Life Itself, Critics and Bloggers


This film has had excellent reviews from the critics but then it is a film about film critics.

Life Itself is a documentary about the life, and due to the way things worked out while it was being made, death of Roger Ebert. Ebert is widely considered one of the finest ever film journalists and is highly respected in the profession. His writing was quite often sublime, his views reasoned and his tastes, like his upbringing, were catholic. He has a star on Hollywood Boulevard and he was the first movie critic to win a Pulitzer. (This was in 1974 and only four others have done it since.) Clearly he was an inspiration for many.

The Rotten Tomatoes website, which gives films a score based on all of the reviews, has awarded it a 98% approval rate from the critics. The King’s Speech only got 94% and everyone loved that so clearly the film has its fans but what about those outside the industry?

Well, the film also has 92% from the website’s user reviews but, to be fair, these opinions are informed by the same bias. The users here are not your average members of the moviegoing public anymore, they are the bloggers; the wannabe critics. Some of their ‘comments’ even start with sentences like ‘I am a film critic and… or ‘I would not be a film critic if it were not for…’. Personally I think that if you feel the need to announce what you are then you probably aren’t.

Consider this creative jealously if you like because clearly I’d love to have my views considered on Rotten Tomatoes but being a blogger and being a film critic is not the same thing at all. Film criticism is either journalist or academic. Having an opinion, no matter how educated, and posting it online does not automatically make you a critic. It isn’t about getting paid either because I can think of a number of people who review films for major publications or radio and TV shows who I do not consider to be critics either. I like Claudia Winkleman but she’s not a film critic now is she?

Most bloggers, like me, are just people who love something and find that writing about it deepens the way they interact with it. Let’s no over state it.

All things considered then, it might be tricky to get an impartial view on this one. In my opinion, for what that’s worth, Life Itself is an interesting but fairly standard and unremarkable talking heads documentary.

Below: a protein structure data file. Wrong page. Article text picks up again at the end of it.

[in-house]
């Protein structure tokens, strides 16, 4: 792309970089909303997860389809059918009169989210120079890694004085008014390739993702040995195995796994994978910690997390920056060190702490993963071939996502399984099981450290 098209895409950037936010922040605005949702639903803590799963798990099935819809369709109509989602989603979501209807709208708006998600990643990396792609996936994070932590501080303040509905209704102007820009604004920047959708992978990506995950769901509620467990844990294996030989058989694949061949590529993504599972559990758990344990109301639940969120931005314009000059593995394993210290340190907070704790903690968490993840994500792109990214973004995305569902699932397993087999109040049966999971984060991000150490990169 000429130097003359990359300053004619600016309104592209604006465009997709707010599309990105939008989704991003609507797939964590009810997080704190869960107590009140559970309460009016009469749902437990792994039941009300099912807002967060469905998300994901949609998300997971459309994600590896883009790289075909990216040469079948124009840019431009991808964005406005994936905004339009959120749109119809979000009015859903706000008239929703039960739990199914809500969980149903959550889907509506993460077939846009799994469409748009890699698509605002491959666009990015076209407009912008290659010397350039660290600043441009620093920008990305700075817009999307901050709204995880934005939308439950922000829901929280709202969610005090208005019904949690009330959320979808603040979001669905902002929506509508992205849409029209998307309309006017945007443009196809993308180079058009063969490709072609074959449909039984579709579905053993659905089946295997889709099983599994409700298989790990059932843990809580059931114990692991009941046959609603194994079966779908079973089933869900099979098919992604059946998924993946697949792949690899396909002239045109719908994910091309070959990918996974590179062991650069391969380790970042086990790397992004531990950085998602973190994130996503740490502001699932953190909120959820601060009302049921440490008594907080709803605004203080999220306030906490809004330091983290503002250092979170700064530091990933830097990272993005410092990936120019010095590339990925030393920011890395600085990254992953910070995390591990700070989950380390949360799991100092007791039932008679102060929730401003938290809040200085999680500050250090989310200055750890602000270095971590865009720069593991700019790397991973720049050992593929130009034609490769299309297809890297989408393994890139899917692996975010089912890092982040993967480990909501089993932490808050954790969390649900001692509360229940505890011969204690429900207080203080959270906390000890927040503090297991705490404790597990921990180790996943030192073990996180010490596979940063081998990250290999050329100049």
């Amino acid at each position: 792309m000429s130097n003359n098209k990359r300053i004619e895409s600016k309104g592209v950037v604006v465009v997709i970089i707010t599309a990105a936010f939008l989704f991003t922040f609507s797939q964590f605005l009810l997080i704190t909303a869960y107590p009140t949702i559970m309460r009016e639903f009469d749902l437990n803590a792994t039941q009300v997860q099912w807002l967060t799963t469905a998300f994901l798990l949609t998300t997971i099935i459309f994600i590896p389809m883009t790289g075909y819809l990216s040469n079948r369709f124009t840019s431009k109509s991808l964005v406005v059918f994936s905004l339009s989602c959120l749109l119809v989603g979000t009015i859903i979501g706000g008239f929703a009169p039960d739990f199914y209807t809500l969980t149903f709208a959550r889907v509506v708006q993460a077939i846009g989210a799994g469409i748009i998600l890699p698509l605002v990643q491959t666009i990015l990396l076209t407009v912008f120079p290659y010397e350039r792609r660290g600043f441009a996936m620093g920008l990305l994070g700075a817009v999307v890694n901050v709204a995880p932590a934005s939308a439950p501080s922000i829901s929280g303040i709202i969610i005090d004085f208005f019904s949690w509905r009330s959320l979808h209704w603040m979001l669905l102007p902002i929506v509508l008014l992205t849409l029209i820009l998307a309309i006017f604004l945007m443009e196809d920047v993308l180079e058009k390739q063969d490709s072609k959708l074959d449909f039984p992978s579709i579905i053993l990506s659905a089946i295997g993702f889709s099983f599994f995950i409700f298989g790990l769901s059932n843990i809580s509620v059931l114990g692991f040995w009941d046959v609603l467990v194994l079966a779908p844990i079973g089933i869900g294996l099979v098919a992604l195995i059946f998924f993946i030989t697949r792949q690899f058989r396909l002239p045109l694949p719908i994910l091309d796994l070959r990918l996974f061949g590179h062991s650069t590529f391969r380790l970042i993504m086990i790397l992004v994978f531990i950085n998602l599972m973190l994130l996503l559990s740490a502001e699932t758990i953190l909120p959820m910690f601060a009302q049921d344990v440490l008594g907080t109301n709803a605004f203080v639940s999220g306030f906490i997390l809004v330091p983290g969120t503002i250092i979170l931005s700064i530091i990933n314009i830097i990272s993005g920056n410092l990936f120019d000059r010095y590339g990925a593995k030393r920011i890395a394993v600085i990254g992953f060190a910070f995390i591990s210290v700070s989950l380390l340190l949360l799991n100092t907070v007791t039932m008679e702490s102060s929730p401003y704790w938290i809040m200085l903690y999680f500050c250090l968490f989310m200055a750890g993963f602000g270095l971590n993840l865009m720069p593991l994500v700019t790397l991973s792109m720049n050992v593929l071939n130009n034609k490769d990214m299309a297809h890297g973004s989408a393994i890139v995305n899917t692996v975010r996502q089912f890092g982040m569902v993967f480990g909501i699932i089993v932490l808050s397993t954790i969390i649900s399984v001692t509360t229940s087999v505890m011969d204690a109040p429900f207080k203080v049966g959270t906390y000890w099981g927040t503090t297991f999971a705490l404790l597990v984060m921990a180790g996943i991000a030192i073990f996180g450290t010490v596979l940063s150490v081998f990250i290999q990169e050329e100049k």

There have been two film related docs in the last couple of years, The Last Projectionist and A Story of Children and Film, that have really played to my sensibilities but this did not chime with me in the same way. The problem is that it isn’t a film about a love of the movies, it is a film about a man who loved the movies. Even though it features a handful of clips it does not even begin to capture what is magical about cinema or the moviegoing experience. It is more about what it’s like to be a critic and, as I’ve suggested, there aren’t many people who can actually relate to that. Mark Kermode’s book Hatchet Job is about film criticism but it speaks about in a way that is relevant to the people that read the stuff, not the people that write it. This film does not manage this in the same way.

Life Itself works better as the portrait of a flawed but determined man, almost irrelevant of what he did for a living. Clearly he achieved great things and it is moving seeming him bravely working through his illness and subsequent disabilities. In many respects it reminded me of the excellent documentary Hawking from October last year, and there are clear parallels between these two men with sharp minds in failing bodies, but it isn’t captivating in the same way.

The mark of a great documentary feature is in how it fascinates you, irrelevant of any interest you may have had in the subject matter beforehand. For me Senna remains the benchmark for this but Life Itself has none of that film’s innovation or flare for telling its story. In the end it is just too niche.

Life Itself is in selected cinemas but I wouldn’t bother searching one out. If you are curious it is also available for download.

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